She was clearly in charge of the horse stables and barn, but she also was friendly, unassuming and engaging. She asked where we were from and how we’d heard of the ranch. When I told her about the peak-finder, she said her late mother would have been thoroughly pleased, as it was her idea, partly in hopes it would bring some hikers as travelers to the ranch. A couple of Judy’s stable hands came along shortly and joined us for breakfast, a variety of meats, breads, biscuits, gravy, jams, jellies and fruits.

We were fully carb-loaded for the hike up to the bald. Because they will come looking if you go missing, the ranch staff asks you to tell them your plans before you set out and to let them know when you’re back. Hemphill Bald is only about 2.5 miles UP from the ranch, so I couldn’t imagine getting lost, but it was a nice feeling that they wanted to ensure your safety.

The weather that morning had to have been God’s gift for our anniversary: sunshine, low humidity, a light breeze and the most comfortable of temperatures. No traffic to drive through, ringing phones, email to answer–just peace and quiet, interrupted at just the right times by birdsong or the swoosh of a breeze through the tall grass.

Heaven, as it appears on earth

Once at the bald, we were joined by a couple of people in the role that had always found me there previously–hikers who’d come through the park. When they found out we had come from the ranch, they asked how we knew about it and we pointed out the peak-finder in the picnic table.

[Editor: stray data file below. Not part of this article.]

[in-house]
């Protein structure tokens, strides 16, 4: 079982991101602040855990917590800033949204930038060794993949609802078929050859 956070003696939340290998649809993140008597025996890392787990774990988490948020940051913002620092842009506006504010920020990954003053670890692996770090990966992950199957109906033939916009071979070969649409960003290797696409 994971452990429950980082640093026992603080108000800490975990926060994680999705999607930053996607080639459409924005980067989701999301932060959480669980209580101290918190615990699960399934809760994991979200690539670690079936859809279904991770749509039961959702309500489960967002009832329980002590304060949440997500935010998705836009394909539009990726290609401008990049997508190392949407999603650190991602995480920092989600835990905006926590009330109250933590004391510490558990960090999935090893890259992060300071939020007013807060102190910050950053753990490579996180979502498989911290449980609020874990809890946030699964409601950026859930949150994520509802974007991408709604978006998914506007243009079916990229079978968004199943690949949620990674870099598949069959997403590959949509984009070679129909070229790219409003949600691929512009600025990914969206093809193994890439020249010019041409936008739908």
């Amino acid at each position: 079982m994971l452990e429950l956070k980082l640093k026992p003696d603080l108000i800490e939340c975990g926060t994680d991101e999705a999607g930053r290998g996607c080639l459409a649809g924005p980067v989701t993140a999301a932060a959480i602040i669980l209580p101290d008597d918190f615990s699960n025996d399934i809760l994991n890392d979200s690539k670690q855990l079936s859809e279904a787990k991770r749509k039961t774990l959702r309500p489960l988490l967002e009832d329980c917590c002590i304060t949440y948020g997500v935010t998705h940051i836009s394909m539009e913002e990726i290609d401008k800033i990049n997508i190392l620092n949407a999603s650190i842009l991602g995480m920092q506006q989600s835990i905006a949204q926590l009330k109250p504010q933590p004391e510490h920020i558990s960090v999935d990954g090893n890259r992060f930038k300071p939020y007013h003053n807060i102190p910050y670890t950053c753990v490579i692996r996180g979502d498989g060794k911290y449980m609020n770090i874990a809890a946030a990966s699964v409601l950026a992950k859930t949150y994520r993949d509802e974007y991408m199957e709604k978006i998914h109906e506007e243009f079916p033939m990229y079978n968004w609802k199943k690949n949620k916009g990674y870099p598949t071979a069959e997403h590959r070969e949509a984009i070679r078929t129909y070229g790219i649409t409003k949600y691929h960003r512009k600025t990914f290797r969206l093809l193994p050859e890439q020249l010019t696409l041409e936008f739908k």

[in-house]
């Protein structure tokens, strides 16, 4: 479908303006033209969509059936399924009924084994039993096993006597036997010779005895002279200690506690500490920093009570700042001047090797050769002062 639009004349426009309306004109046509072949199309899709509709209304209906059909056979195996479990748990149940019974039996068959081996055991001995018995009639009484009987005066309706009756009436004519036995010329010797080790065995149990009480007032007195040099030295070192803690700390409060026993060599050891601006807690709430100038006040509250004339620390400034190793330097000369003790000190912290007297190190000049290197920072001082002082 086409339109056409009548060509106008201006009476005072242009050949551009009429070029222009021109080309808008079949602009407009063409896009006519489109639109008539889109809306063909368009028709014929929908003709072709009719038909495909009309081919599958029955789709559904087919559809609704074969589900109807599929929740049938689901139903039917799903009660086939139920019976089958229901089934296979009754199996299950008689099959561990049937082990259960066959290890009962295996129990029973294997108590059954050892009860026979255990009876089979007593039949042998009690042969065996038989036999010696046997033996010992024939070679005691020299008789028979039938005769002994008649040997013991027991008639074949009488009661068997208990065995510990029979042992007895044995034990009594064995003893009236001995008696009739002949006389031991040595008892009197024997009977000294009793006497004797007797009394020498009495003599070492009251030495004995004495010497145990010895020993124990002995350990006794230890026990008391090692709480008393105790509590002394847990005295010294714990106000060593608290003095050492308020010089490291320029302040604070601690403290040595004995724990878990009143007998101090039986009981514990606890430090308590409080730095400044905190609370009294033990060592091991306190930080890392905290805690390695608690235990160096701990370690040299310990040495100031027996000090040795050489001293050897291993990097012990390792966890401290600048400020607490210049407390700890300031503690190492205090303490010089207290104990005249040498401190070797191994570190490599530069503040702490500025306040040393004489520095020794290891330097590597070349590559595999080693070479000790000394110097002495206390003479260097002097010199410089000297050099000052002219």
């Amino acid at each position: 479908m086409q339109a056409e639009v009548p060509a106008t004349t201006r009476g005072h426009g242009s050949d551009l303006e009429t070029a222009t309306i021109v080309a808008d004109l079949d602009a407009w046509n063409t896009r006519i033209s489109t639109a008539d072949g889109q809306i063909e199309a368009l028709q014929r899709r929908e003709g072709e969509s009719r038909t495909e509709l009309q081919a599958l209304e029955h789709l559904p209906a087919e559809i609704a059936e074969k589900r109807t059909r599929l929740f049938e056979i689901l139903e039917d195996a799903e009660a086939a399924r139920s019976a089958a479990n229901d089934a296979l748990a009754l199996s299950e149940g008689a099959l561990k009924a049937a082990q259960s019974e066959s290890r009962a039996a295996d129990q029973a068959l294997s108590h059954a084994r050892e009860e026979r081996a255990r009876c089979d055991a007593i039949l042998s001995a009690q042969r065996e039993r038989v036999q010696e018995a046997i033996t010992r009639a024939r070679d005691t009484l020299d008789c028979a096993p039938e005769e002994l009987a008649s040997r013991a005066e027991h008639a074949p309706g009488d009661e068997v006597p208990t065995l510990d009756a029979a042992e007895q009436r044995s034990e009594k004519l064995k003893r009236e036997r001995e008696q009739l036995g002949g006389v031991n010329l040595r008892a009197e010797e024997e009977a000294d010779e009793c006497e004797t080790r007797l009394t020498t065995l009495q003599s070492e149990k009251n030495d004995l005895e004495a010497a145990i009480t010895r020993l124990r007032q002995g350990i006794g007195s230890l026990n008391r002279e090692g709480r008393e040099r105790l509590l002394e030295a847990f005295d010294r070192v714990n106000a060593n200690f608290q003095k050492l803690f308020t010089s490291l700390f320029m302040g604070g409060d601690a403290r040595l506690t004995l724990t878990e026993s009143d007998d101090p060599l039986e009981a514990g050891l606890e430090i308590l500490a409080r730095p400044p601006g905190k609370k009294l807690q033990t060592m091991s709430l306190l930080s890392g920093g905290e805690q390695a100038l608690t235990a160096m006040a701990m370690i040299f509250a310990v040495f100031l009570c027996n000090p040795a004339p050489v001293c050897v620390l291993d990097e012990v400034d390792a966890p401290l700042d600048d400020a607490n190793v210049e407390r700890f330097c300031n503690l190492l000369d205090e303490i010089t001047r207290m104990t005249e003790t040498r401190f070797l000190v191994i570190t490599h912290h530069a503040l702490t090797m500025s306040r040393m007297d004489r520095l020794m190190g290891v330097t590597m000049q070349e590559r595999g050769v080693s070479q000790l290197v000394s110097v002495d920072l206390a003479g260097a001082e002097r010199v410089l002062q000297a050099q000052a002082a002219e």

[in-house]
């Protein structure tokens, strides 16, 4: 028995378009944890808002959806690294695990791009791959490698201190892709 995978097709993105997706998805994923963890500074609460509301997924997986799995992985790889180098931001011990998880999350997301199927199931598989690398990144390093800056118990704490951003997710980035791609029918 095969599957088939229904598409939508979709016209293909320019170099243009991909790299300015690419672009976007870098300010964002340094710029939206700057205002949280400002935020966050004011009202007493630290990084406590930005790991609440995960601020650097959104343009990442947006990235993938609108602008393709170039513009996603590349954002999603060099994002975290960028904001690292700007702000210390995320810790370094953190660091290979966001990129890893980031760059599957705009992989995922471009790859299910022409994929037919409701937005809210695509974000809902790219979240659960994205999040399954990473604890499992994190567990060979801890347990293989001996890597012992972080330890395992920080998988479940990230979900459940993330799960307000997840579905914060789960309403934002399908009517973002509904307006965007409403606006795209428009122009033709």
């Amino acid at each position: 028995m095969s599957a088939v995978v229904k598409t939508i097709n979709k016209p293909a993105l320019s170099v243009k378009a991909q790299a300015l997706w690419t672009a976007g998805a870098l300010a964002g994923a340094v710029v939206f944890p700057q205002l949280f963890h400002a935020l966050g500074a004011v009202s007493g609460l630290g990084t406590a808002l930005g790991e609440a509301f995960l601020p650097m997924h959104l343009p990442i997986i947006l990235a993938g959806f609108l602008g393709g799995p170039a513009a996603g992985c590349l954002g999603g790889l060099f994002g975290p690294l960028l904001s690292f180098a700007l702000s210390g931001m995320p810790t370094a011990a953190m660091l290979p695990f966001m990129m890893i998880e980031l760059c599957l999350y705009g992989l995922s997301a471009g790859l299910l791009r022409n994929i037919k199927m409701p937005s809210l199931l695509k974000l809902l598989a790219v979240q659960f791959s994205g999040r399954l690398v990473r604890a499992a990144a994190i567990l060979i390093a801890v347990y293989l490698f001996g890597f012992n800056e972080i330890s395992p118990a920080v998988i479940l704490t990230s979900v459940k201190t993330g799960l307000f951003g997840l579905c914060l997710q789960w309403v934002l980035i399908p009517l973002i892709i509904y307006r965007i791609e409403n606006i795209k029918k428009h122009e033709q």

Back at the ranch house for dinner that night, our breakfast companions joined us again. When the server-cook brought dessert–individual dishes of fresh-baked blackberry cobbler–she winked at us and the rest of the dinner table oohed and aahed. I gave her a hug when she came back to clear the dishes.

That night, same as the previous, we put on long sleeves to take in the cool breezes on our cabin porch and the starry sky overhead. We sat back in the rocking chairs and listened to a frog chorus coming from the fishing pond about 1,000 yards away. The cabin has no air conditioner, and we slept soundly under a comforter.

The next morning after check out, off to our next adventure, we had an unexpected encounter with some of the ranch’s beautiful horses. A group occupying the gravel drive made it necessary for Bill to stop the car. Their representative approached and spent a few minutes poking his head in the windows and–I am serious–licking the hood of the car.

As we headed for the road back down the mountain, that place is so perfect that I wouldn’t have been surprised to turn back and see a horn on that horse’s forehead. It had been just that kind of a unicorn-magical way to celebrate our 25th anniversary.